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Better Homes & Gardens May 1928 Magazine Article: First Lessons in Gardening

Page: 90

Article

First Lessons in Gardening

Outline the place the border is to occupy, marking it off with the garden hose or a line of plaster. An irregular boundary outline is ordinarily most effective.

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Better Homes & Gardens May 1928 Magazine Article: We Grow Our Vitamins

Pages: 98, 100, 101

Article

We Grow Our Vitamins

MY husband has always believed that a garden should be planted in straight rows, and he is probably right, tho I cannot be sure for I have never had any experience with that kind of garden. Each year I make an heroic resolve that this year my garden will have straight rows.

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Better Homes & Gardens May 1928 Magazine Article: The Pink Azalea

Page: 105

Article

The Pink Azalea

ONE of the native American plants that was highly treasured by the early Dutch settlers is the pink azalea or pinxter flower. It was christened the pinxter flower because the blooms first appeared on Whitsunday, a day called pingster by the Dutch. The beautiful shrub soon found its way across the waters where European gardeners hybrid-ized it with other species, forming the basis of many of the handsome horticultural azaleas that later returned to their native land under new guises caused by mixture with foreign blood.

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Better Homes & Gardens May 1928 Magazine Article: Summer Care of Tulips

Pages: 108, 133

Article

Summer Care of Tulips

A GREAT deal of the success with tulips after the first year depends upon the way in which the plants are handled after they have done flowering. It is the popular belief that the plants are hurt by having their flower stems cut off for household or other decoration; but this is a mistake.

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Better Homes & Gardens May 1928 Magazine Article: Article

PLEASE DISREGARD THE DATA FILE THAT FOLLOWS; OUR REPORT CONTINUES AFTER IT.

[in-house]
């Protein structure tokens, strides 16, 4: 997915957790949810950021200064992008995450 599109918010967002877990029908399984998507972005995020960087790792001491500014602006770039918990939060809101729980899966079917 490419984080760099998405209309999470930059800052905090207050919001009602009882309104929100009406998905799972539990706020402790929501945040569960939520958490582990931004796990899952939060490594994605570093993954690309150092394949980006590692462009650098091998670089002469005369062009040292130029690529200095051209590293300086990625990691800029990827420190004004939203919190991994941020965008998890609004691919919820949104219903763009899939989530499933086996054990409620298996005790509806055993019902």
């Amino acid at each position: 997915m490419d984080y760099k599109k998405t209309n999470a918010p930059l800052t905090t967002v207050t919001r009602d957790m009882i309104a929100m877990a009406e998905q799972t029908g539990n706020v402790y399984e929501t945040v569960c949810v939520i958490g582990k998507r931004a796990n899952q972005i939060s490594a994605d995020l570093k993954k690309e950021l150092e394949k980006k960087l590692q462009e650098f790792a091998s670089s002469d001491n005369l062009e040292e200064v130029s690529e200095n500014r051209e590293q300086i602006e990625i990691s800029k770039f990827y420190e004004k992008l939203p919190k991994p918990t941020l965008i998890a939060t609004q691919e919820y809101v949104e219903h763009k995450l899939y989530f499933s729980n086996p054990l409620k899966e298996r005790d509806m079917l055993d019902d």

Pages: 111, 112, 113

Article

Article

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Better Homes & Gardens May 1928 Magazine Article: A NEW CHRYSANTHEMUM

Pages: 110, 111

Article

A NEW CHRYSANTHEMUM

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Better Homes & Gardens May 1928 Magazine Article: Four Important Accessories

Pages: 131, 132

Article

Four Important Accessories

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Better Homes & Gardens May 1928 Magazine Article: The Children's Pleasure Chest

Page: 134

Article

The Children's Pleasure Chest

I WISH you knew my dad. He and I are great chums. One day Dad said, "Elizabeth, the children like your swing so well, why can't we get something else for them to like?"

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Better Homes & Gardens May 1928 Magazine Article: A Good Frame for Valuable Seedlings

Page: 135

Article

A Good Frame for Valuable Seedlings

EXPENSIVE seed of tree shrubs and evergreens often thrive best when planted outdoors in May protected and shaded by lath.

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Better Homes & Gardens May 1928 Magazine Article: Across the Editor's Desk

Page: 142

Article

Across the Editor's Desk

WE are congratulating ourselves this month on securing an estimate of the average American home from the point of view of one of the greatest engineers in the world, Charles F. Kettering. His position as vice president of General Motors and his various achievements in the engineering field cause him to stand out preeminent in his field.